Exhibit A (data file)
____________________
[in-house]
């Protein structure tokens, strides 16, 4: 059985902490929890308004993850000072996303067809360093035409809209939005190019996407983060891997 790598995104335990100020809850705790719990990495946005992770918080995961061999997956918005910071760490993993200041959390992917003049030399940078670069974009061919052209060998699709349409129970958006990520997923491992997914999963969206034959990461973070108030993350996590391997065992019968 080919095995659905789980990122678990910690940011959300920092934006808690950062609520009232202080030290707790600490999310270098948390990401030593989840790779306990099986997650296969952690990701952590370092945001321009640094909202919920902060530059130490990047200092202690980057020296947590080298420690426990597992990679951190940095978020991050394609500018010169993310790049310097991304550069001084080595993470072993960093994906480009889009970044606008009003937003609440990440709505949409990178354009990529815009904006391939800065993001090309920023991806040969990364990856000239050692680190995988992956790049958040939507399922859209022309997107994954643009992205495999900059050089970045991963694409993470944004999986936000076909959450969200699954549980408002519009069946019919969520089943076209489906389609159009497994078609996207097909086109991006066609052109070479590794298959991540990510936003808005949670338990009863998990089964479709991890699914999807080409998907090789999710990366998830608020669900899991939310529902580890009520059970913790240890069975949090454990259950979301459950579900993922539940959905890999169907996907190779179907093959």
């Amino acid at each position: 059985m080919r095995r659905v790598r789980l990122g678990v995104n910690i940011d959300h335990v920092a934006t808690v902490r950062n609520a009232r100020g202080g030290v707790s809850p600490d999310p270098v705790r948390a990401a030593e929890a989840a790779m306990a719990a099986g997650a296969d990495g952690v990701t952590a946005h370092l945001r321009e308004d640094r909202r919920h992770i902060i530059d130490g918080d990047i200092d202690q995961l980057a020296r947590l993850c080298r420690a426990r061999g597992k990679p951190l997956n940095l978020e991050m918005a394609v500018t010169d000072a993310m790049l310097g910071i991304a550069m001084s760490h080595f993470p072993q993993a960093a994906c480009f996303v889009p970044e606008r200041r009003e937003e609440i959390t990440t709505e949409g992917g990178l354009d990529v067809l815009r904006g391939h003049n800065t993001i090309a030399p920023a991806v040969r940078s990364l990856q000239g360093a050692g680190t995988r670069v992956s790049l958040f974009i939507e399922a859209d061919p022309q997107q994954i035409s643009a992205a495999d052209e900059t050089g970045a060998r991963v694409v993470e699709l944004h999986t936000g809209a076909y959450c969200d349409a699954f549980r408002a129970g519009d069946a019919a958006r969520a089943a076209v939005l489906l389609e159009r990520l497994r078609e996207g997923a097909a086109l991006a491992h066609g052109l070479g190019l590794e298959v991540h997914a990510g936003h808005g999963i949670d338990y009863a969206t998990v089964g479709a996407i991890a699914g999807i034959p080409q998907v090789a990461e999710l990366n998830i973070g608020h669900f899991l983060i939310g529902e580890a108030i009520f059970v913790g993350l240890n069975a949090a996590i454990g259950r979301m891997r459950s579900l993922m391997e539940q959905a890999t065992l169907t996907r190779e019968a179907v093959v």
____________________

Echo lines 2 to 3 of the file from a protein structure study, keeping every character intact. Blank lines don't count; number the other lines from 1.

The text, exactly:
């Protein structure tokens, strides 16, 4: 059985902490929890308004993850000072996303067809360093035409809209939005190019996407983060891997 790598995104335990100020809850705790719990990495946005992770918080995961061999997956918005910071760490993993200041959390992917003049030399940078670069974009061919052209060998699709349409129970958006990520997923491992997914999963969206034959990461973070108030993350996590391997065992019968 080919095995659905789980990122678990910690940011959300920092934006808690950062609520009232202080030290707790600490999310270098948390990401030593989840790779306990099986997650296969952690990701952590370092945001321009640094909202919920902060530059130490990047200092202690980057020296947590080298420690426990597992990679951190940095978020991050394609500018010169993310790049310097991304550069001084080595993470072993960093994906480009889009970044606008009003937003609440990440709505949409990178354009990529815009904006391939800065993001090309920023991806040969990364990856000239050692680190995988992956790049958040939507399922859209022309997107994954643009992205495999900059050089970045991963694409993470944004999986936000076909959450969200699954549980408002519009069946019919969520089943076209489906389609159009497994078609996207097909086109991006066609052109070479590794298959991540990510936003808005949670338990009863998990089964479709991890699914999807080409998907090789999710990366998830608020669900899991939310529902580890009520059970913790240890069975949090454990259950979301459950579900993922539940959905890999169907996907190779179907093959």
């Amino acid at each position: 059985m080919r095995r659905v790598r789980l990122g678990v995104n910690i940011d959300h335990v920092a934006t808690v902490r950062n609520a009232r100020g202080g030290v707790s809850p600490d999310p270098v705790r948390a990401a030593e929890a989840a790779m306990a719990a099986g997650a296969d990495g952690v990701t952590a946005h370092l945001r321009e308004d640094r909202r919920h992770i902060i530059d130490g918080d990047i200092d202690q995961l980057a020296r947590l993850c080298r420690a426990r061999g597992k990679p951190l997956n940095l978020e991050m918005a394609v500018t010169d000072a993310m790049l310097g910071i991304a550069m001084s760490h080595f993470p072993q993993a960093a994906c480009f996303v889009p970044e606008r200041r009003e937003e609440i959390t990440t709505e949409g992917g990178l354009d990529v067809l815009r904006g391939h003049n800065t993001i090309a030399p920023a991806v040969r940078s990364l990856q000239g360093a050692g680190t995988r670069v992956s790049l958040f974009i939507e399922a859209d061919p022309q997107q994954i035409s643009a992205a495999d052209e900059t050089g970045a060998r991963v694409v993470e699709l944004h999986t936000g809209a076909y959450c969200d349409a699954f549980r408002a129970g519009d069946a019919a958006r969520a089943a076209v939005l489906l389609e159009r990520l497994r078609e996207g997923a097909a086109l991006a491992h066609g052109l070479g190019l590794e298959v991540h997914a990510g936003h808005g999963i949670d338990y009863a969206t998990v089964g479709a996407i991890a699914g999807i034959p080409q998907v090789a990461e999710l990366n998830i973070g608020h669900f899991l983060i939310g529902e580890a108030i009520f059970v913790g993350l240890n069975a949090a996590i454990g259950r979301m891997r459950s579900l993922m391997e539940q959905a890999t065992l169907t996907r190779e019968a179907v093959v």